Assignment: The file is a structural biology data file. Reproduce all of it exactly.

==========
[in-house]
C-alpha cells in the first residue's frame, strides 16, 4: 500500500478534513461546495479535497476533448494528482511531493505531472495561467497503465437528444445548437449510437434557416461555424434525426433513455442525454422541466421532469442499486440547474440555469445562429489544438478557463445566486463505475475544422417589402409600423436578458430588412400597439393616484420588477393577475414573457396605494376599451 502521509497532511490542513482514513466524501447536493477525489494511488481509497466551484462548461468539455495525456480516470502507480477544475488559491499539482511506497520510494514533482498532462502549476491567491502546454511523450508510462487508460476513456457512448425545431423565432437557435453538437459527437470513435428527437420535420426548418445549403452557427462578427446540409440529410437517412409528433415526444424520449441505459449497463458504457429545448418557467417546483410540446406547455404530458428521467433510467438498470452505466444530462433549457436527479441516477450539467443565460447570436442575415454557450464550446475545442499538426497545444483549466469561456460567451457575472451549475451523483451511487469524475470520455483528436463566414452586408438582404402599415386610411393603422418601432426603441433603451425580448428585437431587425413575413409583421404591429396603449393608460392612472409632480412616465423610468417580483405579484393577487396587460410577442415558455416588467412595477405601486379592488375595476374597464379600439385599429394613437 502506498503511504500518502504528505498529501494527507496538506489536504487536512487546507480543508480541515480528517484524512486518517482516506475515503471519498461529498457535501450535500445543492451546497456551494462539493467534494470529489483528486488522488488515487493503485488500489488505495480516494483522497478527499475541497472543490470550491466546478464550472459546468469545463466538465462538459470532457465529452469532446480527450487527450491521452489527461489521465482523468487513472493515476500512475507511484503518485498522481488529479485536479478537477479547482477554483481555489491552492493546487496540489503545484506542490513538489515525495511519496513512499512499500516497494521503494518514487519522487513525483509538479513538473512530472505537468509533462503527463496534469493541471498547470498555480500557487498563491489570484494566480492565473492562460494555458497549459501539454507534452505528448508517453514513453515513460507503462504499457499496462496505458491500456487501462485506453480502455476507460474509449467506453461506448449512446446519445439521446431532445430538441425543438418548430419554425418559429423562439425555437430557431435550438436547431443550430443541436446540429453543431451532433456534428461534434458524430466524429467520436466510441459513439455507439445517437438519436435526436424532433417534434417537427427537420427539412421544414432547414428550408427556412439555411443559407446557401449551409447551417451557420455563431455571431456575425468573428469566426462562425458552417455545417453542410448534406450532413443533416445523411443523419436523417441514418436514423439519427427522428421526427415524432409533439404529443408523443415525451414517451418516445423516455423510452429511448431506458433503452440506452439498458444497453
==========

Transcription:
[in-house]
C-alpha cells in the first residue's frame, strides 16, 4: 500500500478534513461546495479535497476533448494528482511531493505531472495561467497503465437528444445548437449510437434557416461555424434525426433513455442525454422541466421532469442499486440547474440555469445562429489544438478557463445566486463505475475544422417589402409600423436578458430588412400597439393616484420588477393577475414573457396605494376599451 502521509497532511490542513482514513466524501447536493477525489494511488481509497466551484462548461468539455495525456480516470502507480477544475488559491499539482511506497520510494514533482498532462502549476491567491502546454511523450508510462487508460476513456457512448425545431423565432437557435453538437459527437470513435428527437420535420426548418445549403452557427462578427446540409440529410437517412409528433415526444424520449441505459449497463458504457429545448418557467417546483410540446406547455404530458428521467433510467438498470452505466444530462433549457436527479441516477450539467443565460447570436442575415454557450464550446475545442499538426497545444483549466469561456460567451457575472451549475451523483451511487469524475470520455483528436463566414452586408438582404402599415386610411393603422418601432426603441433603451425580448428585437431587425413575413409583421404591429396603449393608460392612472409632480412616465423610468417580483405579484393577487396587460410577442415558455416588467412595477405601486379592488375595476374597464379600439385599429394613437 502506498503511504500518502504528505498529501494527507496538506489536504487536512487546507480543508480541515480528517484524512486518517482516506475515503471519498461529498457535501450535500445543492451546497456551494462539493467534494470529489483528486488522488488515487493503485488500489488505495480516494483522497478527499475541497472543490470550491466546478464550472459546468469545463466538465462538459470532457465529452469532446480527450487527450491521452489527461489521465482523468487513472493515476500512475507511484503518485498522481488529479485536479478537477479547482477554483481555489491552492493546487496540489503545484506542490513538489515525495511519496513512499512499500516497494521503494518514487519522487513525483509538479513538473512530472505537468509533462503527463496534469493541471498547470498555480500557487498563491489570484494566480492565473492562460494555458497549459501539454507534452505528448508517453514513453515513460507503462504499457499496462496505458491500456487501462485506453480502455476507460474509449467506453461506448449512446446519445439521446431532445430538441425543438418548430419554425418559429423562439425555437430557431435550438436547431443550430443541436446540429453543431451532433456534428461534434458524430466524429467520436466510441459513439455507439445517437438519436435526436424532433417534434417537427427537420427539412421544414432547414428550408427556412439555411443559407446557401449551409447551417451557420455563431455571431456575425468573428469566426462562425458552417455545417453542410448534406450532413443533416445523411443523419436523417441514418436514423439519427427522428421526427415524432409533439404529443408523443415525451414517451418516445423516455423510452429511448431506458433503452440506452439498458444497453